So confronted with this very obvious dilemma, Republicans’ answer is to keep saying that they care about the things that women and minorities care about, to keep insisting that they’re not really totally out to destroy the rights of women and minorities, and hope that their constant gaffes and foot-in-mouth-and-set-on-fire missteps aren’t remembered at the polls. But their strategy does not, at this point, seem to include actually behaving like candidates who’ll attract women and minorities. That’d require work and a lot of essential changes to their mindset as well as some major re-tooling of their entire platform (which consists of pandering to angry, terrified white mid- to lower-class Christians who think feminists are evil and minorities aren’t quite human), and we know how well authoritarian-minded fundagelicals love them some change, right?
In the same exact way, toxic Christians who want to convert people say they want to win souls, but they want to win them on their own terms exclusively. They don’t want to actually learn how to win souls in a way that is not creepily manipulative or intellectually dishonest. They want to do it on their own terms. At least I can kind of understand why Christians are so bad at witnessing. Republicans baffle me completely–they’ve got bazillions of dollars to throw at finding real solutions to their problems, but throw all that money at think tanks and surveys and still want nothing to do with the reality that gets unearthed. Fundagelical Christians at least tend to be amateur orators and piss-poor philosophers filled with spiritual zeal and way too few critical thinking skills.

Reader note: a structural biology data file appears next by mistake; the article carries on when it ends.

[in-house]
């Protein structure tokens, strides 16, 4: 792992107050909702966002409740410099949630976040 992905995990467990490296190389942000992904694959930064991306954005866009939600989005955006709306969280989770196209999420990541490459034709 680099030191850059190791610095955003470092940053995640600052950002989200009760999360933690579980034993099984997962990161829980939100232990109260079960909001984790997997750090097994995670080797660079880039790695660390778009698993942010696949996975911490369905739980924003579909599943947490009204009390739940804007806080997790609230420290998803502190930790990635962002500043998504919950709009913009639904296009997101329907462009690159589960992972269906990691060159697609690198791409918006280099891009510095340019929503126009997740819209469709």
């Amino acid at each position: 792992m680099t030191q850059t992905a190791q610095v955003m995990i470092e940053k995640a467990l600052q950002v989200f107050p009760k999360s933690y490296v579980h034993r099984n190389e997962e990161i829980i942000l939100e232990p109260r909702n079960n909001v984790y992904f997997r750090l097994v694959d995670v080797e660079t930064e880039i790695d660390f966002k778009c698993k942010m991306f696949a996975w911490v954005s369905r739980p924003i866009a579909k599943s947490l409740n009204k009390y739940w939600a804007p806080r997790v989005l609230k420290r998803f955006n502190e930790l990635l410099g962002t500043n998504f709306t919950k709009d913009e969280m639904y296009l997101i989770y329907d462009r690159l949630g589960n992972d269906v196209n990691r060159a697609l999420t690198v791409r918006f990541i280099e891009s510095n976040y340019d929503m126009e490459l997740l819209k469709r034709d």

But I’m not sure even that excuses them. They’re still people, and as such, as people, they get confronted every single day with situations that require them to either persuade others or face attempts at persuasion themselves. From the moment they wake up to their clock radios and hear the ads on the morning show, from the moment they arrive at their workplaces and start going to their early-morning meetings, Christians are persuading and being persuaded. An ad comes on for a new sandwich shop that’s not too far off the path to work: the Christian hears it, and weighs the information it presents to decide if maybe it’s worth going to eat there once. The Christian stages a meeting where she must convince a new client to spend more money than the client had originally intended. An insurance salesperson tries to convince our Christian to do something different the homeowner’s policy. A cell phone ad in the paper is advising that a new contract will get you a special deal on a new phone, and maybe the Christian calls in to ask about it and negotiate a deal worth signing a new contract*. That night our Christian tries to convince the rest of the family that they can, indeed, afford a vacation to Disneyland. A relative tries to persuade our Christian to go in on an MLM scam involving water filters or herbal supplements or whatever. A friend is talking about a new diet she’s trying, the Christian’s partner would love to try something new and kinda freaky in bed… it goes on and on.